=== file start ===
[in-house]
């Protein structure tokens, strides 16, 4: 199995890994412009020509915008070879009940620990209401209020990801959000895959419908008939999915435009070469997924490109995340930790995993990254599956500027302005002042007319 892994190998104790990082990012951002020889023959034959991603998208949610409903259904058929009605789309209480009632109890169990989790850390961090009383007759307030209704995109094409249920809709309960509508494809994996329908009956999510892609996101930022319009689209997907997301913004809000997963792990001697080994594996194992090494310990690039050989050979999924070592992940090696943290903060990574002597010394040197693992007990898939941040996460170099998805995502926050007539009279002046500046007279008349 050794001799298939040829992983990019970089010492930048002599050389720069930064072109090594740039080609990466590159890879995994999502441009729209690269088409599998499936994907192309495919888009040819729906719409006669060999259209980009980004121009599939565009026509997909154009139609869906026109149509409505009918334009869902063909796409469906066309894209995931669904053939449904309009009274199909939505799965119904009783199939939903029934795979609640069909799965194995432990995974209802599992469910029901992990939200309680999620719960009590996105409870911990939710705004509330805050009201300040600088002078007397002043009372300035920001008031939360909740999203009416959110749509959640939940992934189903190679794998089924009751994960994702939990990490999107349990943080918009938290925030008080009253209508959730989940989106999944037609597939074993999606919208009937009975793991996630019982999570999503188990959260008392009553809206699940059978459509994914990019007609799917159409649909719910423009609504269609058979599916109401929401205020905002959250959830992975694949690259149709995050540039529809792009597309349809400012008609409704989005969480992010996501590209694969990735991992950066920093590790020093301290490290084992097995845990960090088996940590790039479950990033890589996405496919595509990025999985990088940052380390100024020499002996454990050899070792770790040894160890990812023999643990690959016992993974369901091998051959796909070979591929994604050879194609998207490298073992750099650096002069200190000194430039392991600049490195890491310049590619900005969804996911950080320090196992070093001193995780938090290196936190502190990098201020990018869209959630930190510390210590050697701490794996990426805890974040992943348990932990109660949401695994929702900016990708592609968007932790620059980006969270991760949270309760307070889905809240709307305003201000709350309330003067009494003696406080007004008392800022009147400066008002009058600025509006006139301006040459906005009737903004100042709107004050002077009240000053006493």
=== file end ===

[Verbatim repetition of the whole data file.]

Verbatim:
[in-house]
């Protein structure tokens, strides 16, 4: 199995890994412009020509915008070879009940620990209401209020990801959000895959419908008939999915435009070469997924490109995340930790995993990254599956500027302005002042007319 892994190998104790990082990012951002020889023959034959991603998208949610409903259904058929009605789309209480009632109890169990989790850390961090009383007759307030209704995109094409249920809709309960509508494809994996329908009956999510892609996101930022319009689209997907997301913004809000997963792990001697080994594996194992090494310990690039050989050979999924070592992940090696943290903060990574002597010394040197693992007990898939941040996460170099998805995502926050007539009279002046500046007279008349 050794001799298939040829992983990019970089010492930048002599050389720069930064072109090594740039080609990466590159890879995994999502441009729209690269088409599998499936994907192309495919888009040819729906719409006669060999259209980009980004121009599939565009026509997909154009139609869906026109149509409505009918334009869902063909796409469906066309894209995931669904053939449904309009009274199909939505799965119904009783199939939903029934795979609640069909799965194995432990995974209802599992469910029901992990939200309680999620719960009590996105409870911990939710705004509330805050009201300040600088002078007397002043009372300035920001008031939360909740999203009416959110749509959640939940992934189903190679794998089924009751994960994702939990990490999107349990943080918009938290925030008080009253209508959730989940989106999944037609597939074993999606919208009937009975793991996630019982999570999503188990959260008392009553809206699940059978459509994914990019007609799917159409649909719910423009609504269609058979599916109401929401205020905002959250959830992975694949690259149709995050540039529809792009597309349809400012008609409704989005969480992010996501590209694969990735991992950066920093590790020093301290490290084992097995845990960090088996940590790039479950990033890589996405496919595509990025999985990088940052380390100024020499002996454990050899070792770790040894160890990812023999643990690959016992993974369901091998051959796909070979591929994604050879194609998207490298073992750099650096002069200190000194430039392991600049490195890491310049590619900005969804996911950080320090196992070093001193995780938090290196936190502190990098201020990018869209959630930190510390210590050697701490794996990426805890974040992943348990932990109660949401695994929702900016990708592609968007932790620059980006969270991760949270309760307070889905809240709307305003201000709350309330003067009494003696406080007004008392800022009147400066008002009058600025509006006139301006040459906005009737903004100042709107004050002077009240000053006493």